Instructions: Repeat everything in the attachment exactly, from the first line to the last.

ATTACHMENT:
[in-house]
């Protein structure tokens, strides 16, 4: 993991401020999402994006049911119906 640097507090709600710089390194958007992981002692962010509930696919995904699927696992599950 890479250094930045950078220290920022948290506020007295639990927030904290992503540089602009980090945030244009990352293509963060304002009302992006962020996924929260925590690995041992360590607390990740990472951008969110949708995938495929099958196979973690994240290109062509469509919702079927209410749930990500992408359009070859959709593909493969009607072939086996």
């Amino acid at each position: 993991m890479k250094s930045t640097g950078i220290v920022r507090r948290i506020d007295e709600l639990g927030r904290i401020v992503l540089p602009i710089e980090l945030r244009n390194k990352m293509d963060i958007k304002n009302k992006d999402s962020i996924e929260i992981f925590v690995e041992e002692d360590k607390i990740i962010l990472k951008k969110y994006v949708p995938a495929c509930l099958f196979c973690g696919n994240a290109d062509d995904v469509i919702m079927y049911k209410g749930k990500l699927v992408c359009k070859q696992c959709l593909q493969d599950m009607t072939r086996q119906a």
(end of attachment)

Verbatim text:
[in-house]
């Protein structure tokens, strides 16, 4: 993991401020999402994006049911119906 640097507090709600710089390194958007992981002692962010509930696919995904699927696992599950 890479250094930045950078220290920022948290506020007295639990927030904290992503540089602009980090945030244009990352293509963060304002009302992006962020996924929260925590690995041992360590607390990740990472951008969110949708995938495929099958196979973690994240290109062509469509919702079927209410749930990500992408359009070859959709593909493969009607072939086996």
């Amino acid at each position: 993991m890479k250094s930045t640097g950078i220290v920022r507090r948290i506020d007295e709600l639990g927030r904290i401020v992503l540089p602009i710089e980090l945030r244009n390194k990352m293509d963060i958007k304002n009302k992006d999402s962020i996924e929260i992981f925590v690995e041992e002692d360590k607390i990740i962010l990472k951008k969110y994006v949708p995938a495929c509930l099958f196979c973690g696919n994240a290109d062509d995904v469509i919702m079927y049911k209410g749930k990500l699927v992408c359009k070859q696992c959709l593909q493969d599950m009607t072939r086996q119906a």